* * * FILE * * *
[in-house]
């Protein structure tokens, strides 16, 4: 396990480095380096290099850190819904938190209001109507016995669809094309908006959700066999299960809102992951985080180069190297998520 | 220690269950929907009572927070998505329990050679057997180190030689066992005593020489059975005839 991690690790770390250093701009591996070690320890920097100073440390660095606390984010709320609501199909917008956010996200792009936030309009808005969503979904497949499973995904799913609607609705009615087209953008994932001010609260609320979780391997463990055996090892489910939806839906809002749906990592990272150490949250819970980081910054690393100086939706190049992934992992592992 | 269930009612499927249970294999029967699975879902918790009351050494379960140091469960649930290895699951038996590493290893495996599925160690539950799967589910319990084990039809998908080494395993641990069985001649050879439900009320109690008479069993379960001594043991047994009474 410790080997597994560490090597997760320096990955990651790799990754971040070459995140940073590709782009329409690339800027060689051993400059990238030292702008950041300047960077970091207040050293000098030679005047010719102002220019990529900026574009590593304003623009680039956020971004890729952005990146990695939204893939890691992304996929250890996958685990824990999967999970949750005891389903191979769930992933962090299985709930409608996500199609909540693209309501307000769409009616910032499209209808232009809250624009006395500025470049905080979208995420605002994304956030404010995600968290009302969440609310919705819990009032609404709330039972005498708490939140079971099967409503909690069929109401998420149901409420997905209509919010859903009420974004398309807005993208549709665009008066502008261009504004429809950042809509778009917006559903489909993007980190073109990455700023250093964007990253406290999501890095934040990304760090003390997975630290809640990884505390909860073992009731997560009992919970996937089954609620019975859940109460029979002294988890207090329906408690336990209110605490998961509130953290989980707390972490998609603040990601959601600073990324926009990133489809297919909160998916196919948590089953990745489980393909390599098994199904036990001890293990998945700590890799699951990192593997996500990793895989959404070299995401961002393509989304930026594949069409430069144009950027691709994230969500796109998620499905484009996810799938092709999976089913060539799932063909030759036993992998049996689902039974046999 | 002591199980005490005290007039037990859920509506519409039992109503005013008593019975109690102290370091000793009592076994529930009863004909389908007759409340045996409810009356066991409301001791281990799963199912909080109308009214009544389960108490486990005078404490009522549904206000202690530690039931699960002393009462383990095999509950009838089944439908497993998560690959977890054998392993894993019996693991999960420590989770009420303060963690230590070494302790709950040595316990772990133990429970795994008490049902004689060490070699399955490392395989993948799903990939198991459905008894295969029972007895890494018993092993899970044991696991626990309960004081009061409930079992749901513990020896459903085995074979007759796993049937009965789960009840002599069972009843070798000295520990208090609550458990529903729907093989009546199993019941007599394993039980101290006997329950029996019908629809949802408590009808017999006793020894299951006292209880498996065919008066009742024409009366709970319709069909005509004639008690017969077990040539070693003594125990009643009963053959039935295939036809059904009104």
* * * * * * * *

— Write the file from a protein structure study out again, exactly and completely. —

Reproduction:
[in-house]
């Protein structure tokens, strides 16, 4: 396990480095380096290099850190819904938190209001109507016995669809094309908006959700066999299960809102992951985080180069190297998520 | 220690269950929907009572927070998505329990050679057997180190030689066992005593020489059975005839 991690690790770390250093701009591996070690320890920097100073440390660095606390984010709320609501199909917008956010996200792009936030309009808005969503979904497949499973995904799913609607609705009615087209953008994932001010609260609320979780391997463990055996090892489910939806839906809002749906990592990272150490949250819970980081910054690393100086939706190049992934992992592992 | 269930009612499927249970294999029967699975879902918790009351050494379960140091469960649930290895699951038996590493290893495996599925160690539950799967589910319990084990039809998908080494395993641990069985001649050879439900009320109690008479069993379960001594043991047994009474 410790080997597994560490090597997760320096990955990651790799990754971040070459995140940073590709782009329409690339800027060689051993400059990238030292702008950041300047960077970091207040050293000098030679005047010719102002220019990529900026574009590593304003623009680039956020971004890729952005990146990695939204893939890691992304996929250890996958685990824990999967999970949750005891389903191979769930992933962090299985709930409608996500199609909540693209309501307000769409009616910032499209209808232009809250624009006395500025470049905080979208995420605002994304956030404010995600968290009302969440609310919705819990009032609404709330039972005498708490939140079971099967409503909690069929109401998420149901409420997905209509919010859903009420974004398309807005993208549709665009008066502008261009504004429809950042809509778009917006559903489909993007980190073109990455700023250093964007990253406290999501890095934040990304760090003390997975630290809640990884505390909860073992009731997560009992919970996937089954609620019975859940109460029979002294988890207090329906408690336990209110605490998961509130953290989980707390972490998609603040990601959601600073990324926009990133489809297919909160998916196919948590089953990745489980393909390599098994199904036990001890293990998945700590890799699951990192593997996500990793895989959404070299995401961002393509989304930026594949069409430069144009950027691709994230969500796109998620499905484009996810799938092709999976089913060539799932063909030759036993992998049996689902039974046999 | 002591199980005490005290007039037990859920509506519409039992109503005013008593019975109690102290370091000793009592076994529930009863004909389908007759409340045996409810009356066991409301001791281990799963199912909080109308009214009544389960108490486990005078404490009522549904206000202690530690039931699960002393009462383990095999509950009838089944439908497993998560690959977890054998392993894993019996693991999960420590989770009420303060963690230590070494302790709950040595316990772990133990429970795994008490049902004689060490070699399955490392395989993948799903990939198991459905008894295969029972007895890494018993092993899970044991696991626990309960004081009061409930079992749901513990020896459903085995074979007759796993049937009965789960009840002599069972009843070798000295520990208090609550458990529903729907093989009546199993019941007599394993039980101290006997329950029996019908629809949802408590009808017999006793020894299951006292209880498996065919008066009742024409009366709970319709069909005509004639008690017969077990040539070693003594125990009643009963053959039935295939036809059904009104």